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Changes in the Educational Attainment Process: A Trend Analysis of Senior High School Students’ Educational Outcomes in the Last Three Decades

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Abstract:

Higher education vastly expanded since the 1950s. It was society’s hope that this would make higher education more meritocratic and thus opportunities more equal. Using the Sewell and Shah model (1967) which posed two aspects of meritocractic selection, this paper examines how SES and achievement effects on various groups of students’ college plans, attendance, and degree attainment have changed over the last three decades (i.e., 1970s, 1980s, and 1990s). Our study uses confidence intervals on logistic curves to examine “who gains” on each educational outcome at every portion of the SES and test score spectrum. Besides looking at the average, this allows the examination of the whole SES and test score spectrum where each group experiences gains (or losses) over each time period. Contrary to the hope that disadvantaged students would gain, our analyses suggest that the gains in college attendance and degree attainment are primarily for students in the upper portion of the SES scale and the middle and upper portion of the ability scale, but rarely in the lower portion of either scale. Only for college plans are there observable gains for students with lower SES or academic achievement score, thus suggesting that these students’ plans may not work out in practice. For blacks, significant increase in the probability of college plan is observed for students in the lower class and ability range but few statistically significant increases in the probability of college attendance or graduation are observed.

Most Common Document Word Stems:

educ (195), colleg (175), black (158), test (128), effect (116), ses (113), student (110), score (103), white (101), signific (86), plan (84), male (81), femal (78), model (69), attain (68), attend (67), probabl (65), graduat (64), differ (64), 1 (62), cohort (60),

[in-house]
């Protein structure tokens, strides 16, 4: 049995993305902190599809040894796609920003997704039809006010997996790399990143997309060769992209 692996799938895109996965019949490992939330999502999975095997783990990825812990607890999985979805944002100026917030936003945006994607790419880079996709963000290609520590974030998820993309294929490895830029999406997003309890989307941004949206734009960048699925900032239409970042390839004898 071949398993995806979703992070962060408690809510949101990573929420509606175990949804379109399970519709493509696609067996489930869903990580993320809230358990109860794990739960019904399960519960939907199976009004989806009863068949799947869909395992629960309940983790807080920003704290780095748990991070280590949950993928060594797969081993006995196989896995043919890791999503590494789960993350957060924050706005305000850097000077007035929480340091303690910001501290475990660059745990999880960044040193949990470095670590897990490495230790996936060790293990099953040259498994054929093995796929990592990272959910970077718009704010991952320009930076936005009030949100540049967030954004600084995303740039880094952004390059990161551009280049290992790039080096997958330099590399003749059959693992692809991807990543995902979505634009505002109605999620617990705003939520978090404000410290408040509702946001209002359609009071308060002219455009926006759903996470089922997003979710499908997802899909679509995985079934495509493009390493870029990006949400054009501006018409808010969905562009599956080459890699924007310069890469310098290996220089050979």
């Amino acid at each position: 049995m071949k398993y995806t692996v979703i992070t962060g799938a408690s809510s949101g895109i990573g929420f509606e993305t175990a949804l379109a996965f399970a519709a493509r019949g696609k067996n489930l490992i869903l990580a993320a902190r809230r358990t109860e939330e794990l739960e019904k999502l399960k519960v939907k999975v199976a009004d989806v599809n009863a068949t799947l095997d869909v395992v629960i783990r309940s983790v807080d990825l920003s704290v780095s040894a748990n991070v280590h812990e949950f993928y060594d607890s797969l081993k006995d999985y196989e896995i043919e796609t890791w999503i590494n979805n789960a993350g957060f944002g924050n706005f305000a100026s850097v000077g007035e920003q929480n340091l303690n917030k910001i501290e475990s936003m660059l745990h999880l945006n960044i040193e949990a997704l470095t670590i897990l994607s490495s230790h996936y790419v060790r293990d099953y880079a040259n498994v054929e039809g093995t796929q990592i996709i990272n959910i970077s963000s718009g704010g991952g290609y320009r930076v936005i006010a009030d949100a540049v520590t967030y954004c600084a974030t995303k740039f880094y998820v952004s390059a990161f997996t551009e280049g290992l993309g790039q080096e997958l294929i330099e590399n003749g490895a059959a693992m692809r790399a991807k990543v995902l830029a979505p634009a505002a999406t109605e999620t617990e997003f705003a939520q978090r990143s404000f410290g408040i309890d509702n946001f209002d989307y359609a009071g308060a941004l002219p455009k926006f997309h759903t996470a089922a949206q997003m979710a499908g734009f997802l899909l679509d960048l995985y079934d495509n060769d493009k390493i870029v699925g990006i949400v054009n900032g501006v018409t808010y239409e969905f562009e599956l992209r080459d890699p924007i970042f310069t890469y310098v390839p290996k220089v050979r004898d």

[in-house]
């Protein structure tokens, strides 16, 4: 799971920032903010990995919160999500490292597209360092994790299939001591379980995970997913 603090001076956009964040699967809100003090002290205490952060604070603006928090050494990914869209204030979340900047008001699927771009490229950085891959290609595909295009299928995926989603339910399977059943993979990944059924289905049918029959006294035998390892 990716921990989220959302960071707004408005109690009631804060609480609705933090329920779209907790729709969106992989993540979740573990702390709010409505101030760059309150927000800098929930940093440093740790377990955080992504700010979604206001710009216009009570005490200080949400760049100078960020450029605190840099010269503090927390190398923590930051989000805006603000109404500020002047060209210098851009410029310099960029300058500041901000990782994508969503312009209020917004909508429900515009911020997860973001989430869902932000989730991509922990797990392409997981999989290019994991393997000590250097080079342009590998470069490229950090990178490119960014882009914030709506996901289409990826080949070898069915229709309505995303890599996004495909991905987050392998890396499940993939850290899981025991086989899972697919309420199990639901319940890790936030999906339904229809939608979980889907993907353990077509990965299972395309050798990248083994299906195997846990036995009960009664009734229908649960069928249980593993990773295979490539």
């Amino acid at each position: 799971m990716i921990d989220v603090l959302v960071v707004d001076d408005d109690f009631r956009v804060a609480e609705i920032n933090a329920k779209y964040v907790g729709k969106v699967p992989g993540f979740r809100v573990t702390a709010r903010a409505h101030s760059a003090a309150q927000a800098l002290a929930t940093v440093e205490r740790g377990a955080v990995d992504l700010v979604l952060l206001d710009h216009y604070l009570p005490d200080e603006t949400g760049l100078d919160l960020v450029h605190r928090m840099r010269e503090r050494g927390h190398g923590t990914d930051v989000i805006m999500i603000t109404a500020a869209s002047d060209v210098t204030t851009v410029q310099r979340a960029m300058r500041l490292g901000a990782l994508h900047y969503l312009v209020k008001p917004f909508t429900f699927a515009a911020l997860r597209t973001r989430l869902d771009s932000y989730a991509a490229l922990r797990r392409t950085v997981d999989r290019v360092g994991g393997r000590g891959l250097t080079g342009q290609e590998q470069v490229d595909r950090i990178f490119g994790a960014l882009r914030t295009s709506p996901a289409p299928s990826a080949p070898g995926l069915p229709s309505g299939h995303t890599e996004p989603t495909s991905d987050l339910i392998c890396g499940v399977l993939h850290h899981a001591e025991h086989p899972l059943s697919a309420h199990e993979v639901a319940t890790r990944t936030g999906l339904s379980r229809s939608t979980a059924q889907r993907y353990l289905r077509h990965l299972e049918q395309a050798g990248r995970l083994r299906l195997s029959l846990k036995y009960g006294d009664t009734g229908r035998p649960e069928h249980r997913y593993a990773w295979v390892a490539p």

Author's Keywords:

Educational Attainment Process, Inequality, Stratification, Trend Analysis, Educational Outcomes, Race, Gender, Class
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Association:
Name: American Sociological Association
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http://www.asanet.org


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URL: http://citation.allacademic.com/meta/p183059_index.html
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MLA Citation:

Wong, Manyee. and Rosenbaum, James. "Changes in the Educational Attainment Process: A Trend Analysis of Senior High School Students’ Educational Outcomes in the Last Three Decades" Paper presented at the annual meeting of the American Sociological Association, TBA, New York, New York City, Aug 11, 2007 <Not Available>. 2013-12-15 <http://citation.allacademic.com/meta/p183059_index.html>

APA Citation:

Wong, M. and Rosenbaum, J. , 2007-08-11 "Changes in the Educational Attainment Process: A Trend Analysis of Senior High School Students’ Educational Outcomes in the Last Three Decades" Paper presented at the annual meeting of the American Sociological Association, TBA, New York, New York City Online <PDF>. 2013-12-15 from http://citation.allacademic.com/meta/p183059_index.html

Publication Type: Conference Paper/Unpublished Manuscript
Abstract: Higher education vastly expanded since the 1950s. It was society’s hope that this would make higher education more meritocratic and thus opportunities more equal. Using the Sewell and Shah model (1967) which posed two aspects of meritocractic selection, this paper examines how SES and achievement effects on various groups of students’ college plans, attendance, and degree attainment have changed over the last three decades (i.e., 1970s, 1980s, and 1990s). Our study uses confidence intervals on logistic curves to examine “who gains” on each educational outcome at every portion of the SES and test score spectrum. Besides looking at the average, this allows the examination of the whole SES and test score spectrum where each group experiences gains (or losses) over each time period. Contrary to the hope that disadvantaged students would gain, our analyses suggest that the gains in college attendance and degree attainment are primarily for students in the upper portion of the SES scale and the middle and upper portion of the ability scale, but rarely in the lower portion of either scale. Only for college plans are there observable gains for students with lower SES or academic achievement score, thus suggesting that these students’ plans may not work out in practice. For blacks, significant increase in the probability of college plan is observed for students in the lower class and ability range but few statistically significant increases in the probability of college attendance or graduation are observed.

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